Thursday, 20 March 2014 09:33
Currently the Floral Park-Bellerose UFSD offers a staggered, half-day program for kindergarten instruction. Each session contains approximately two hours and 45 minutes of student instructional time.
There have been perennial concerns in the community and with the teaching staff that the amount of time afforded to students is inadequate to fully meet instructional goals and provide a strong foundation for succeeding years. The implementation of Common Core Standards and new reading and mathematics programs has exacerbated this concern.
Several years ago, the Floral Park district did a feasibility study of creating a full-day kindergarten program. At that time fiscal and facility issues were identified that precluded a full-day program. Fiscally, other programs would have to be eliminated to fund an all-day kindergarten and the enrollment at that time required additional rooms that were not available.
Although the fiscal constraints have become even more onerous (tax levy cap)—with declining enrollment a review of facilities shows that the district would be able to add the necessary rooms at a negligible expense.
Since, within current tax levy caps, the district cannot absorb the additional cost of the increased staffing necessary for an all-day Kindergarten program (roughly $400,000) the district proposes to expand the kindergarten day by an additional 1.5 hours and when the fiscal climate is more favorable revisit an all-day program.
What would an extended day kindergarten require?
An extended-day program is no longer staggered. All kindergarten students would arrive to their school at the same time in the morning. Four hours and 15 minutes later they would all be dismissed from their school at the same time.
Curriculum and Materials
The district would need to review current curriculum and materials. It is likely that the district will have little problem expanding existing resources to ensure meaningful instruction.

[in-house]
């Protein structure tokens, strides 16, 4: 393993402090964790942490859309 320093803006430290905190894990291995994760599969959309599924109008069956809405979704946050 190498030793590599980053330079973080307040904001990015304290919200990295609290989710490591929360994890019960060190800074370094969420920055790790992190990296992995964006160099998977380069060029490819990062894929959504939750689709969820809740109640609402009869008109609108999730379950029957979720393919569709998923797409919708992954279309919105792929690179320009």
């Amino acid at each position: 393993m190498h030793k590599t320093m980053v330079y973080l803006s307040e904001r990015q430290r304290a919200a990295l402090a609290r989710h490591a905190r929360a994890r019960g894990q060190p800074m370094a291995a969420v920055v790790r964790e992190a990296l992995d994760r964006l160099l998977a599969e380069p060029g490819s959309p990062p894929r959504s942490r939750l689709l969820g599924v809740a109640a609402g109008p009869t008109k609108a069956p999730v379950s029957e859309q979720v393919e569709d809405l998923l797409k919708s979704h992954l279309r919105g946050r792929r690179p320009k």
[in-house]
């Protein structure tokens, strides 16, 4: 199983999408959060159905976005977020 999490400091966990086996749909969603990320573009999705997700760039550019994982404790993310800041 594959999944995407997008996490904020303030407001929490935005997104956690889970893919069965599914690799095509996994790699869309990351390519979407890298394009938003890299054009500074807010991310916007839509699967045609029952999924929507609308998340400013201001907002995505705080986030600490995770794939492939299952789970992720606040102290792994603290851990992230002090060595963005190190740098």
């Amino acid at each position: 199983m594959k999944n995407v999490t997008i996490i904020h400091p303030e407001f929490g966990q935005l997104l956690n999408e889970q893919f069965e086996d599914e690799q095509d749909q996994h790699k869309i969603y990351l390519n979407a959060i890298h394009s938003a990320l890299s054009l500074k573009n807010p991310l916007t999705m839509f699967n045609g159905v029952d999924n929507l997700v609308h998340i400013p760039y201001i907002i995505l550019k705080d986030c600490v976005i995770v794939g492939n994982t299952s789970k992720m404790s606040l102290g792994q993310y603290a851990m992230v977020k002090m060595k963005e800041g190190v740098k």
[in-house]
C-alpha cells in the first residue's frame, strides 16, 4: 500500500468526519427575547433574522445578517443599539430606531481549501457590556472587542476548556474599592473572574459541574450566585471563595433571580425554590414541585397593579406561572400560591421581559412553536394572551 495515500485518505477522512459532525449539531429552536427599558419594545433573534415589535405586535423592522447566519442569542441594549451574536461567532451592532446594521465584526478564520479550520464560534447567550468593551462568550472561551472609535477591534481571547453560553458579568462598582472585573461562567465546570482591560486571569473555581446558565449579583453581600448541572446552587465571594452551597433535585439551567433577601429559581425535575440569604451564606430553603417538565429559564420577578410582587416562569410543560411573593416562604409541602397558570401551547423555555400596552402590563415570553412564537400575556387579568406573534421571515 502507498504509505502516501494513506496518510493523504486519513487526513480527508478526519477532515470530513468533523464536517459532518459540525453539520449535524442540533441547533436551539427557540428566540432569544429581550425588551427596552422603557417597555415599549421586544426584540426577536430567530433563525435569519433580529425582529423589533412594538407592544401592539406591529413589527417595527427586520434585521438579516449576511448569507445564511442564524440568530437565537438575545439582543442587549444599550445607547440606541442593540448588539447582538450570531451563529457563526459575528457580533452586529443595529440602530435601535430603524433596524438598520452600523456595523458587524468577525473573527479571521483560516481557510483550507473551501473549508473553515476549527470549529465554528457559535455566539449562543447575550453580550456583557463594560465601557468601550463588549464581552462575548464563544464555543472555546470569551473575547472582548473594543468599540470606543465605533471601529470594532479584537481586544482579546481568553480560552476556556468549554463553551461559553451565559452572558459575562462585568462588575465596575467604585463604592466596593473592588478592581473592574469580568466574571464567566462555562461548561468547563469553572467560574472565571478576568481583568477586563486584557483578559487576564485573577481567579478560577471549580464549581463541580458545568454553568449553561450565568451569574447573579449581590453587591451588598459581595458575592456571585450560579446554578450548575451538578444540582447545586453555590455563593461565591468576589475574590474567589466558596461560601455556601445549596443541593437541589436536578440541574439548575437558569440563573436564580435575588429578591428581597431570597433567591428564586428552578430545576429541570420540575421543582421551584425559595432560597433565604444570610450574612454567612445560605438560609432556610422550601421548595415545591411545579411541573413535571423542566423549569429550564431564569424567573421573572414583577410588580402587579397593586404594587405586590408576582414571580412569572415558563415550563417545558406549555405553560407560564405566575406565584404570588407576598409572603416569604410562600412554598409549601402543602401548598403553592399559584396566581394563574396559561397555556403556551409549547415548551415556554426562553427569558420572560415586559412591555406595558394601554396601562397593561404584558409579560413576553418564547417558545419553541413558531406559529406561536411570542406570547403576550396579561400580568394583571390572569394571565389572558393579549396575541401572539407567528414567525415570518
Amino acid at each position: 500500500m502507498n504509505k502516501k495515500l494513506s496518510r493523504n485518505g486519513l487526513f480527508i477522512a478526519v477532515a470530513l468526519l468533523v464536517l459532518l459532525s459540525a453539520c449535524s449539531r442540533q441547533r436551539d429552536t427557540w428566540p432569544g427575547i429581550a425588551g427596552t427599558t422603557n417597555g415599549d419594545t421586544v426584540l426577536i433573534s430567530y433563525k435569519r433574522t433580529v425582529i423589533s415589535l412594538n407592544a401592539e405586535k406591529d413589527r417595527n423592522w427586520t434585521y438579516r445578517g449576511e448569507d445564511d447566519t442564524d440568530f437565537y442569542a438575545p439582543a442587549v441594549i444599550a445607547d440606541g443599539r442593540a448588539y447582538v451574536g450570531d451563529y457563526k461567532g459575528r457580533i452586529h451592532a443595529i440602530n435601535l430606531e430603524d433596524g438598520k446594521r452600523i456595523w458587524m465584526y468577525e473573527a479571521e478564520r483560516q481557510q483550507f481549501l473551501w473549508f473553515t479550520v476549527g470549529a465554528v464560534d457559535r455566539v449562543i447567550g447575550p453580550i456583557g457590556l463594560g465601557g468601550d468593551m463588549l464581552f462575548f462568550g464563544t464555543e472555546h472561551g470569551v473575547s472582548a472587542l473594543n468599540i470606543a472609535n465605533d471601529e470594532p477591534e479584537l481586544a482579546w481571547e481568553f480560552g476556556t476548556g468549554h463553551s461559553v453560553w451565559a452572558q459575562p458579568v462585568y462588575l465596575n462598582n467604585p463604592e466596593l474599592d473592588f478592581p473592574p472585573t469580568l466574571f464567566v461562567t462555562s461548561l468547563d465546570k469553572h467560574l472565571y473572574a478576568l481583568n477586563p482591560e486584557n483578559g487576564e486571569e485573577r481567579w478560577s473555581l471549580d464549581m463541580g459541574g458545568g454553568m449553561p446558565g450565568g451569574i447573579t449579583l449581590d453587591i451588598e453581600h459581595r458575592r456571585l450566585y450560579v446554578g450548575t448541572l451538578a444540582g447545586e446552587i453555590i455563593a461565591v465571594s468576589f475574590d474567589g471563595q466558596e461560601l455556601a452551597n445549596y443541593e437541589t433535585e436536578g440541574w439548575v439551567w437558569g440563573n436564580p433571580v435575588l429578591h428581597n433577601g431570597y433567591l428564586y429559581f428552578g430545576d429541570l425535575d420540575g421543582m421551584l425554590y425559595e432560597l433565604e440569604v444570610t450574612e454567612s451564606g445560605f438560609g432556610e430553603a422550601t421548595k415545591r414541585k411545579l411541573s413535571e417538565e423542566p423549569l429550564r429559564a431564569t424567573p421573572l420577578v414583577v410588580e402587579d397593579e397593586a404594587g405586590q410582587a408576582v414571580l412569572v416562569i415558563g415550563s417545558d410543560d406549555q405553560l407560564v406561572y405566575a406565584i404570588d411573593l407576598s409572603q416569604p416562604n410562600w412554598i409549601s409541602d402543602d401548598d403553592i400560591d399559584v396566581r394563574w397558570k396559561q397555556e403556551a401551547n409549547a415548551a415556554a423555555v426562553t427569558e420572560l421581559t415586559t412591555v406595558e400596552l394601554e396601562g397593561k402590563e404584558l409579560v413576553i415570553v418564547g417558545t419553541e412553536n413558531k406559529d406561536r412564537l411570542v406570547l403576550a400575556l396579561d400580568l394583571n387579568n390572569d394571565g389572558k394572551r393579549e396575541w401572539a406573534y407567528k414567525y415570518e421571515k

Working with the staff, the district will create a new schedule for the class. If necessary, the district plans to link up with other districts that are using a similar model.
The district will actually be reducing transportation needs as the midday arrival and dismissal are eliminated. Capacity of morning runs will have to be reviewed and the timing for the new afternoon dismissal run will have to be coordinated with the other district bus responsibilities.
Projected enrollment right now for next year is approximately 135 students in both buildings. Depending on distribution of students, the district anticipates three classes at JLC and four classes at FPBS, for a total of seven classes.
It is anticipated that this change will create seven part-time positions at a .7 full time equivalent. These positions will be posted and filled according to current contract, law and regulation. Additional staffing changes may result depending on who applies for the extended-day program.
(Editor’s note: This is a proposal for the extension of the kindergarten day in the Floral Park School District. A decision will be made by the school board at a later date.)
Friday, 31 October 2014 00:00
Tammany Hall is an essential part of the vocabulary of New York City politics. For many, Tammany Hall and political corruption are synonymous. For others, Tammany Hall was a lifesaver tossed into the turbulent and unforgiving sea of 19th- and early 20th-century New York City. The author of a new book about Tammany Hall, Terry Golway, will speak about these complexities at the Wednesday, Nov. 12 meeting of the Irish Cultural Society of the Garden City area.
Golway’s book Machine Made: Tammany Hall and the Creation of Modern American Politics has been well received in book reviews. His talk will acknowledge the misgovernment of Tammany Hall with its creation of “Boss” Tweed as the very face of political corruption. But he will also argue that Tammany Hall was an influence on the progressive legislation which helped working people, the Irish among them, to form a vibrant middle class in the United States.
Thursday, 30 October 2014 00:00
On Oct. 23, Nassau County District Attorney Kathleen Rice announced the arrest of a Floral Park woman for stealing nearly $700,000 from a longtime employer, as well as more than $10,000 from a new employer, by writing herself checks drawn from company bank accounts.
Deborah Tangredi was arrested and arraigned on Oct. 23 before Nassau District Court Judge Joy Watson on the following charges: